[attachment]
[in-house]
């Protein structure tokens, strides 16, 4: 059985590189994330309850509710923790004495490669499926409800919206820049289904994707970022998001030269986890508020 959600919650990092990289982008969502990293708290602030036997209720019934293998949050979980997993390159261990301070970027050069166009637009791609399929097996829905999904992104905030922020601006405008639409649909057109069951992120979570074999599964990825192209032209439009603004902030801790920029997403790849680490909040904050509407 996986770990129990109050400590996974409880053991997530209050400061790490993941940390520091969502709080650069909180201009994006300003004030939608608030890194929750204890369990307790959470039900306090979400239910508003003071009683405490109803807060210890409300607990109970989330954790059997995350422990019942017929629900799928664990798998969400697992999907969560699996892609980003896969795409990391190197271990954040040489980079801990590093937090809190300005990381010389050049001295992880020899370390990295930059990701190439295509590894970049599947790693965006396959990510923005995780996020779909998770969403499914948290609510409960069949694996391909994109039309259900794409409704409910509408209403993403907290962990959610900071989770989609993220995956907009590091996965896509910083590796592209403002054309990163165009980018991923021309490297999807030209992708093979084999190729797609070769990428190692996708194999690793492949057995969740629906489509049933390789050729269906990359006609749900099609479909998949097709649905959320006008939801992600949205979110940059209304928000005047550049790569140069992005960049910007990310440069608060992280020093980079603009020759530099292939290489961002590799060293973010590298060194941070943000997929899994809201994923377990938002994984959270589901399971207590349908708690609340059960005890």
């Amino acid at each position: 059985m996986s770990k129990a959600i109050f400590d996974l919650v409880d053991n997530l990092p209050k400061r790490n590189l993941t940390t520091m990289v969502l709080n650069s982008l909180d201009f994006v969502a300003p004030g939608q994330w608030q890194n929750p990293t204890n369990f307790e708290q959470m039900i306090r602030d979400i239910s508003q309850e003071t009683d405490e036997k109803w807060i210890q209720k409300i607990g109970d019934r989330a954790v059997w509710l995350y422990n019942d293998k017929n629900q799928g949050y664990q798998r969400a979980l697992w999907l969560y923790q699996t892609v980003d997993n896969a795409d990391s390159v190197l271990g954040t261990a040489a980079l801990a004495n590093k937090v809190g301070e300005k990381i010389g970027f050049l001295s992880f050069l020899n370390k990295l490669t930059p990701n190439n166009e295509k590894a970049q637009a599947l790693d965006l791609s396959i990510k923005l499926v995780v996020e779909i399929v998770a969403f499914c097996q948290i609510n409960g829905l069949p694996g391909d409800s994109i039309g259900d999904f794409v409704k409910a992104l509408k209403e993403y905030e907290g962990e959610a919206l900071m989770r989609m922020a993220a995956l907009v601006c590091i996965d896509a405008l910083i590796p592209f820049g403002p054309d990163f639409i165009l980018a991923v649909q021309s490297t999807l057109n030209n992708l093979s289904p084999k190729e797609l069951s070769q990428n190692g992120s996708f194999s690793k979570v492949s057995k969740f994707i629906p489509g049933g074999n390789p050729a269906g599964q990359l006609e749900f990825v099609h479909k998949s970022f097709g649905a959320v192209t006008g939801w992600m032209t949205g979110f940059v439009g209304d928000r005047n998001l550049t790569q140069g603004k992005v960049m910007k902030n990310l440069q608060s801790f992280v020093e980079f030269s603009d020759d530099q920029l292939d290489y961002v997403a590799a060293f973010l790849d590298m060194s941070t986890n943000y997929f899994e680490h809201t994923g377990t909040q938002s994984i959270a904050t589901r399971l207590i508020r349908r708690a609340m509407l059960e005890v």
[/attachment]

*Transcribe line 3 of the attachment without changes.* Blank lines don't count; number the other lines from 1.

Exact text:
């Amino acid at each position: 059985m996986s770990k129990a959600i109050f400590d996974l919650v409880d053991n997530l990092p209050k400061r790490n590189l993941t940390t520091m990289v969502l709080n650069s982008l909180d201009f994006v969502a300003p004030g939608q994330w608030q890194n929750p990293t204890n369990f307790e708290q959470m039900i306090r602030d979400i239910s508003q309850e003071t009683d405490e036997k109803w807060i210890q209720k409300i607990g109970d019934r989330a954790v059997w509710l995350y422990n019942d293998k017929n629900q799928g949050y664990q798998r969400a979980l697992w999907l969560y923790q699996t892609v980003d997993n896969a795409d990391s390159v190197l271990g954040t261990a040489a980079l801990a004495n590093k937090v809190g301070e300005k990381i010389g970027f050049l001295s992880f050069l020899n370390k990295l490669t930059p990701n190439n166009e295509k590894a970049q637009a599947l790693d965006l791609s396959i990510k923005l499926v995780v996020e779909i399929v998770a969403f499914c097996q948290i609510n409960g829905l069949p694996g391909d409800s994109i039309g259900d999904f794409v409704k409910a992104l509408k209403e993403y905030e907290g962990e959610a919206l900071m989770r989609m922020a993220a995956l907009v601006c590091i996965d896509a405008l910083i590796p592209f820049g403002p054309d990163f639409i165009l980018a991923v649909q021309s490297t999807l057109n030209n992708l093979s289904p084999k190729e797609l069951s070769q990428n190692g992120s996708f194999s690793k979570v492949s057995k969740f994707i629906p489509g049933g074999n390789p050729a269906g599964q990359l006609e749900f990825v099609h479909k998949s970022f097709g649905a959320v192209t006008g939801w992600m032209t949205g979110f940059v439009g209304d928000r005047n998001l550049t790569q140069g603004k992005v960049m910007k902030n990310l440069q608060s801790f992280v020093e980079f030269s603009d020759d530099q920029l292939d290489y961002v997403a590799a060293f973010l790849d590298m060194s941070t986890n943000y997929f899994e680490h809201t994923g377990t909040q938002s994984i959270a904050t589901r399971l207590i508020r349908r708690a609340m509407l059960e005890v």